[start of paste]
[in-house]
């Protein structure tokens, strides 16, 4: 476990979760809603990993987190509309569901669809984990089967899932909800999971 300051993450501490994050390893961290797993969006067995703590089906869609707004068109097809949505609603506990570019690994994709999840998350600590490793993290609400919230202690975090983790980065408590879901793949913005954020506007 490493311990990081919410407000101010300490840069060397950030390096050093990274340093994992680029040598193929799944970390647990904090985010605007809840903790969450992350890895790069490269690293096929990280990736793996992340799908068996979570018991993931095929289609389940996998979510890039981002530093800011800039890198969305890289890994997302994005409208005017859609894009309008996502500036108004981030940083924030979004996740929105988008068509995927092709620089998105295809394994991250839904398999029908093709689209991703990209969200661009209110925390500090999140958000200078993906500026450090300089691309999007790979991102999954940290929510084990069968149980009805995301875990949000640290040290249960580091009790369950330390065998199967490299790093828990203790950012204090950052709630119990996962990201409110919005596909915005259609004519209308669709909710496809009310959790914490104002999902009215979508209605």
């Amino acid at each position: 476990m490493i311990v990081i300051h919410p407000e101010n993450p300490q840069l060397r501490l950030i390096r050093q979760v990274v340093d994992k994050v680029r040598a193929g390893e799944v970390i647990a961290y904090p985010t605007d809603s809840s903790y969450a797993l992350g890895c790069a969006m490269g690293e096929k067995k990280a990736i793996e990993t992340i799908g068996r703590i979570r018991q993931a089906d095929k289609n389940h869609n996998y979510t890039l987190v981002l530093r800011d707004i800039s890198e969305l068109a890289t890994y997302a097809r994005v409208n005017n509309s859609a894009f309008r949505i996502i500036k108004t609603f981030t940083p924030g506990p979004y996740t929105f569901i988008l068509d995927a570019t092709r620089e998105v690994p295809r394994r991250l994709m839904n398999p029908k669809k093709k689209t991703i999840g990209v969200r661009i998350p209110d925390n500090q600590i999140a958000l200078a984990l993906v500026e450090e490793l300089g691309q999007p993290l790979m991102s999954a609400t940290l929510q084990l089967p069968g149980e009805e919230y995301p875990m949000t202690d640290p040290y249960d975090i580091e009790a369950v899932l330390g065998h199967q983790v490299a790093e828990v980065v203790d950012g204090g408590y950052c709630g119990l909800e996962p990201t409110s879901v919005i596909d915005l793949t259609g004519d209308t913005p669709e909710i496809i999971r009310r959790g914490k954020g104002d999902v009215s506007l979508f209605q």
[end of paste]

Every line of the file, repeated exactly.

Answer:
[in-house]
């Protein structure tokens, strides 16, 4: 476990979760809603990993987190509309569901669809984990089967899932909800999971 300051993450501490994050390893961290797993969006067995703590089906869609707004068109097809949505609603506990570019690994994709999840998350600590490793993290609400919230202690975090983790980065408590879901793949913005954020506007 490493311990990081919410407000101010300490840069060397950030390096050093990274340093994992680029040598193929799944970390647990904090985010605007809840903790969450992350890895790069490269690293096929990280990736793996992340799908068996979570018991993931095929289609389940996998979510890039981002530093800011800039890198969305890289890994997302994005409208005017859609894009309008996502500036108004981030940083924030979004996740929105988008068509995927092709620089998105295809394994991250839904398999029908093709689209991703990209969200661009209110925390500090999140958000200078993906500026450090300089691309999007790979991102999954940290929510084990069968149980009805995301875990949000640290040290249960580091009790369950330390065998199967490299790093828990203790950012204090950052709630119990996962990201409110919005596909915005259609004519209308669709909710496809009310959790914490104002999902009215979508209605």
């Amino acid at each position: 476990m490493i311990v990081i300051h919410p407000e101010n993450p300490q840069l060397r501490l950030i390096r050093q979760v990274v340093d994992k994050v680029r040598a193929g390893e799944v970390i647990a961290y904090p985010t605007d809603s809840s903790y969450a797993l992350g890895c790069a969006m490269g690293e096929k067995k990280a990736i793996e990993t992340i799908g068996r703590i979570r018991q993931a089906d095929k289609n389940h869609n996998y979510t890039l987190v981002l530093r800011d707004i800039s890198e969305l068109a890289t890994y997302a097809r994005v409208n005017n509309s859609a894009f309008r949505i996502i500036k108004t609603f981030t940083p924030g506990p979004y996740t929105f569901i988008l068509d995927a570019t092709r620089e998105v690994p295809r394994r991250l994709m839904n398999p029908k669809k093709k689209t991703i999840g990209v969200r661009i998350p209110d925390n500090q600590i999140a958000l200078a984990l993906v500026e450090e490793l300089g691309q999007p993290l790979m991102s999954a609400t940290l929510q084990l089967p069968g149980e009805e919230y995301p875990m949000t202690d640290p040290y249960d975090i580091e009790a369950v899932l330390g065998h199967q983790v490299a790093e828990v980065v203790d950012g204090g408590y950052c709630g119990l909800e996962p990201t409110s879901v919005i596909d915005l793949t259609g004519d209308t913005p669709e909710i496809i999971r009310r959790g914490k954020g104002d999902v009215s506007l979508f209605q």